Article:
Financial InfidelityYour sweetheart may be keeping a secret from you, and it's not that there's some other guy or gal, or that you really do look fat in those pants. It's the truth about their money.

According to new online poll from the National Foundation for Credit Counseling, 24% of respondents would not tell their spouse if they were experiencing financial difficulties.

Why would a spouse keep mum over something so significant? The NFCC data showed that 9% said they would keep silent because knowing about the issue would worry their partner, 7% said they'd keep it secret because telling would damage their relationship, while 8% said, with a certain circular logic, that they wouldn't tell their spouse because their spouse had no idea about the debt.

The results surprised Gail Cunningham, spokeswoman for the NFCC -- but perhaps not in the way you'd expect. "I was most surprised that more people did not hide debt from their spouses," she told DailyFinance. Still, she finds the percentage of those who would hide a money problem troubling, she says.

The silver lining is the 76% who would share the information with their spouse. Two heads are better than one when it comes to solving financial issues.

Those who stay quiet though, should realize that silence is not golden and in fact can be a clue, that all is not well in marriage-land. "A reluctance to share financial information in a marriage could not lead to anything positive, and is possibly a sign of a deeper underlying problem in the marriage itself," says Cunningham.

If you're having trouble starting a tough money talk with your honey, the NFCC offers these tips:
  • Don't approach the subject in the heat of battle. Instead, set aside a time that is convenient and non-threatening for both parties.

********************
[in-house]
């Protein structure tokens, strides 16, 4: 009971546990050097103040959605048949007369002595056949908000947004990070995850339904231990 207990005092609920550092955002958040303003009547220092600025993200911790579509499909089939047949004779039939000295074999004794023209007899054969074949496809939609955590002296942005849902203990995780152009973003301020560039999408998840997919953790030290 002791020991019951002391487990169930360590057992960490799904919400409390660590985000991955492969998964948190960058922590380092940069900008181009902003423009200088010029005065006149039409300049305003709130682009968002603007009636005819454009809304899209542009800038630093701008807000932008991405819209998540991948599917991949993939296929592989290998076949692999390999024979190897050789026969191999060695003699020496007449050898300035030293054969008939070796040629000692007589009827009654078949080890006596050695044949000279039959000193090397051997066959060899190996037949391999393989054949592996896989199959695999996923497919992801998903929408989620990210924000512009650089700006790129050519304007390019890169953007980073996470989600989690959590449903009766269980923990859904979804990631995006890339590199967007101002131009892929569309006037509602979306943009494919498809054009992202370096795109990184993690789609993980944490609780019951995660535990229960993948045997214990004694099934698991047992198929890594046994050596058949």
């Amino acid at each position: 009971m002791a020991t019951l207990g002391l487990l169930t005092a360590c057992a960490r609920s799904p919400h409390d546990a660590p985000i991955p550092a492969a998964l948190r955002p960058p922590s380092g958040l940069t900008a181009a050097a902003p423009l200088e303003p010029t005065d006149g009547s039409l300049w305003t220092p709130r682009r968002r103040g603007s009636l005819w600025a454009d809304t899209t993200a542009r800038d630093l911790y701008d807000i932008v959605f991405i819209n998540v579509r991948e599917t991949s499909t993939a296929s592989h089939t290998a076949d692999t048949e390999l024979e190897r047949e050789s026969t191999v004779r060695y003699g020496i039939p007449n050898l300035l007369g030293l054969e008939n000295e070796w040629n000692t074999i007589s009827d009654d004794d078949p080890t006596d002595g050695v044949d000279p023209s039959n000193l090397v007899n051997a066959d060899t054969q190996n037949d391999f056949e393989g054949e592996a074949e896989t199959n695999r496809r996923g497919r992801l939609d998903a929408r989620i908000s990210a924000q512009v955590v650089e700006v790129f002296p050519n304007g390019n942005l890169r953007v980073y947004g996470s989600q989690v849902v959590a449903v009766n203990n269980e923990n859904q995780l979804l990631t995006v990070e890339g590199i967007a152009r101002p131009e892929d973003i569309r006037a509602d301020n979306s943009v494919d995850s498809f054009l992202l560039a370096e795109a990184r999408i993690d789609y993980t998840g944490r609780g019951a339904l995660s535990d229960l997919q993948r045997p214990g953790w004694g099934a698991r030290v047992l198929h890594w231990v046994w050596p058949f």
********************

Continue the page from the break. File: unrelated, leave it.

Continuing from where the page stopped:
• Do make it a casual conversation about a serious subject, respecting the fact that each person has valid opinions and concerns.
  • Do be honest about your current financial situation. If things have gone south, continuing the same lifestyle that was possible before the change in income is simply unrealistic.
  • Do be open to adjusting your lifestyle. If spending cutbacks or second jobs are necessary, resist whining. It's likely that your situation will be temporary, and you could end up regretting the pity party you hosted.
  • Don't hide income or debt. This is known as financial infidelity. Instead, bring financial documents, including a recent credit report, pay stubs, bank statements, insurance policies, debts and investments to the table.
  • Don't point the finger of blame. That's a real conversation stopper.
  • Do probe to understand long-held financial attitudes, often present since childhood and ingrained by observing how parents addressed money issues.
  • Do acknowledge that one may be a saver and one a spender, understanding that there are benefits to both mindsets and agreeing to learn from each other's tendencies.

Financial stress is one of the main causes of divorce, warns Cunningham. "Taking action now could prevent a disaster later."

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redrubberball3

One month ago, my wife and I separated after 16 years. She repeatedly demonstrated an inability to manage any amount of money. I repeatedly bailed her out to no avail. I'll retire in 14 months. Retirement has been diminished considerably but the beauty of the situation is that my half of the chips are safe from her. I wouldn't give you 2 cents for 90% of all women today

October 20 2011 at 11:04 PM Report abuse rate up rate down Reply
Hytjtj

My best friend ,she just has announced her wedding with a millionaire old man Ronald who is the CEO of a MNC ! They met via ----SeekSugarDad.CОM---.- ..it is the largest and best club for rich man date with young and beautiful woman and their admirers to chat online. …you don’t have to be rich there ,but you may meet one ,maybe you wanna check it out or tell your friends !